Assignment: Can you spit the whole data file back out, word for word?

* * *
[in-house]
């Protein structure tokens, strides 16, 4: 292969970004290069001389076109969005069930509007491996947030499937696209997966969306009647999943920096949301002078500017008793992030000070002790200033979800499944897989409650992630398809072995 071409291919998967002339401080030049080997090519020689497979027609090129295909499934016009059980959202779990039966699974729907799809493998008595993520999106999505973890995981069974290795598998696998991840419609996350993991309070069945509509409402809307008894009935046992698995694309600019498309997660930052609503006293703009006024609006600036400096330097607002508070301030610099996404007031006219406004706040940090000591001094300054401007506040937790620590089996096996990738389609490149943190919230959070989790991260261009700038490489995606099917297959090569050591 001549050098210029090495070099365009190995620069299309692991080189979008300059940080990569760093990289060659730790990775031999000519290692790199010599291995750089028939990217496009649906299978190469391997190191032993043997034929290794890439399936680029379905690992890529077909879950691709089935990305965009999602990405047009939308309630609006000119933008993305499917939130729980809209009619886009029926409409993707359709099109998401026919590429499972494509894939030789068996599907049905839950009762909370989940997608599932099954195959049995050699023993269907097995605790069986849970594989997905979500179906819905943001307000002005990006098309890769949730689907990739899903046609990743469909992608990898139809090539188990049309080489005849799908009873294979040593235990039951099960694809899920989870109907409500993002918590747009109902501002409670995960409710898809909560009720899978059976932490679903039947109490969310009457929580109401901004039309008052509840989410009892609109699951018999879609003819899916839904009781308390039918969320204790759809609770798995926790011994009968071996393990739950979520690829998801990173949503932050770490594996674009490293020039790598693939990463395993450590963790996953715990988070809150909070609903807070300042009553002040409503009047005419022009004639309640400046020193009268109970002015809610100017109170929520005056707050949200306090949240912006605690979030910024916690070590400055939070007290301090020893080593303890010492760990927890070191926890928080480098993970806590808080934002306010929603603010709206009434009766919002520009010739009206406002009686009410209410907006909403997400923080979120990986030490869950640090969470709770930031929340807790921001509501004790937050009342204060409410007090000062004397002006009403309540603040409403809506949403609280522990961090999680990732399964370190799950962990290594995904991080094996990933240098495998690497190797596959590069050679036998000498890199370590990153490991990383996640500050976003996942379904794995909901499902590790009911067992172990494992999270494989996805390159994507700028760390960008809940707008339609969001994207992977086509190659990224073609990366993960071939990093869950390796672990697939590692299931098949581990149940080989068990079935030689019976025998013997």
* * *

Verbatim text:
[in-house]
């Protein structure tokens, strides 16, 4: 292969970004290069001389076109969005069930509007491996947030499937696209997966969306009647999943920096949301002078500017008793992030000070002790200033979800499944897989409650992630398809072995 071409291919998967002339401080030049080997090519020689497979027609090129295909499934016009059980959202779990039966699974729907799809493998008595993520999106999505973890995981069974290795598998696998991840419609996350993991309070069945509509409402809307008894009935046992698995694309600019498309997660930052609503006293703009006024609006600036400096330097607002508070301030610099996404007031006219406004706040940090000591001094300054401007506040937790620590089996096996990738389609490149943190919230959070989790991260261009700038490489995606099917297959090569050591 001549050098210029090495070099365009190995620069299309692991080189979008300059940080990569760093990289060659730790990775031999000519290692790199010599291995750089028939990217496009649906299978190469391997190191032993043997034929290794890439399936680029379905690992890529077909879950691709089935990305965009999602990405047009939308309630609006000119933008993305499917939130729980809209009619886009029926409409993707359709099109998401026919590429499972494509894939030789068996599907049905839950009762909370989940997608599932099954195959049995050699023993269907097995605790069986849970594989997905979500179906819905943001307000002005990006098309890769949730689907990739899903046609990743469909992608990898139809090539188990049309080489005849799908009873294979040593235990039951099960694809899920989870109907409500993002918590747009109902501002409670995960409710898809909560009720899978059976932490679903039947109490969310009457929580109401901004039309008052509840989410009892609109699951018999879609003819899916839904009781308390039918969320204790759809609770798995926790011994009968071996393990739950979520690829998801990173949503932050770490594996674009490293020039790598693939990463395993450590963790996953715990988070809150909070609903807070300042009553002040409503009047005419022009004639309640400046020193009268109970002015809610100017109170929520005056707050949200306090949240912006605690979030910024916690070590400055939070007290301090020893080593303890010492760990927890070191926890928080480098993970806590808080934002306010929603603010709206009434009766919002520009010739009206406002009686009410209410907006909403997400923080979120990986030490869950640090969470709770930031929340807790921001509501004790937050009342204060409410007090000062004397002006009403309540603040409403809506949403609280522990961090999680990732399964370190799950962990290594995904991080094996990933240098495998690497190797596959590069050679036998000498890199370590990153490991990383996640500050976003996942379904794995909901499902590790009911067992172990494992999270494989996805390159994507700028760390960008809940707008339609969001994207992977086509190659990224073609990366993960071939990093869950390796672990697939590692299931098949581990149940080989068990079935030689019976025998013997």